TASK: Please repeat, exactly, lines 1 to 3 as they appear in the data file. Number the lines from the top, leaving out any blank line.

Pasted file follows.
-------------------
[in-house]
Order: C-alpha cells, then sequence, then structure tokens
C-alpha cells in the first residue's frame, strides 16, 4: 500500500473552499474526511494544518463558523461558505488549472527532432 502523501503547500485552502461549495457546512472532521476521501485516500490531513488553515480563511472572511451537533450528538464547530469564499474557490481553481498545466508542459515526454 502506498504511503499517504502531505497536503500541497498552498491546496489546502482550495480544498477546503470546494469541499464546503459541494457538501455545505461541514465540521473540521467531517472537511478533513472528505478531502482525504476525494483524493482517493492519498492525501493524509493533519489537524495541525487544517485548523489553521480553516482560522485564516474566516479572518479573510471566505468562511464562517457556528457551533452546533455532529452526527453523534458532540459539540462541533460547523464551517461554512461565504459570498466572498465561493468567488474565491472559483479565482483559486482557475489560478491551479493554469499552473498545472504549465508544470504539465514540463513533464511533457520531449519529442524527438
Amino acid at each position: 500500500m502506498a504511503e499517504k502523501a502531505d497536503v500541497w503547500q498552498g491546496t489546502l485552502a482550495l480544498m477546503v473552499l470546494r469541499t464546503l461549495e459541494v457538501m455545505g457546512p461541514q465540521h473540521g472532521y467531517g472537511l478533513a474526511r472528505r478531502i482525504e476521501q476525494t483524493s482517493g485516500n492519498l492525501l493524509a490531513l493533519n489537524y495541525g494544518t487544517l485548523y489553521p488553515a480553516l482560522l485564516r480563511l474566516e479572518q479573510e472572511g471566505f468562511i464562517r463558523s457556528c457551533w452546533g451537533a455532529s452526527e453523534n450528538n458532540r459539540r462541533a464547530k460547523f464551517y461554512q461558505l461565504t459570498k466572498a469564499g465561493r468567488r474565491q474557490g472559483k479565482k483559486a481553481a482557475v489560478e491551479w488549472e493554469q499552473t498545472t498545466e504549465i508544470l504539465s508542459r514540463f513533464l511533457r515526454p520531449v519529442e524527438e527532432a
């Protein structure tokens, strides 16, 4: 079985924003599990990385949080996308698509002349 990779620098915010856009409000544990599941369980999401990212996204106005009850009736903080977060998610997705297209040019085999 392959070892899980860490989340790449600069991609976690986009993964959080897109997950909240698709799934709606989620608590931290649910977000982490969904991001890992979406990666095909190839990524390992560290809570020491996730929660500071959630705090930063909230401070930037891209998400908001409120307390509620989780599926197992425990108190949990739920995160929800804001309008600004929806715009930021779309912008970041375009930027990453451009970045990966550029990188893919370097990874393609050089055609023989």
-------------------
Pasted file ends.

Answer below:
[in-house]
Order: C-alpha cells, then sequence, then structure tokens
C-alpha cells in the first residue's frame, strides 16, 4: 500500500473552499474526511494544518463558523461558505488549472527532432 502523501503547500485552502461549495457546512472532521476521501485516500490531513488553515480563511472572511451537533450528538464547530469564499474557490481553481498545466508542459515526454 502506498504511503499517504502531505497536503500541497498552498491546496489546502482550495480544498477546503470546494469541499464546503459541494457538501455545505461541514465540521473540521467531517472537511478533513472528505478531502482525504476525494483524493482517493492519498492525501493524509493533519489537524495541525487544517485548523489553521480553516482560522485564516474566516479572518479573510471566505468562511464562517457556528457551533452546533455532529452526527453523534458532540459539540462541533460547523464551517461554512461565504459570498466572498465561493468567488474565491472559483479565482483559486482557475489560478491551479493554469499552473498545472504549465508544470504539465514540463513533464511533457520531449519529442524527438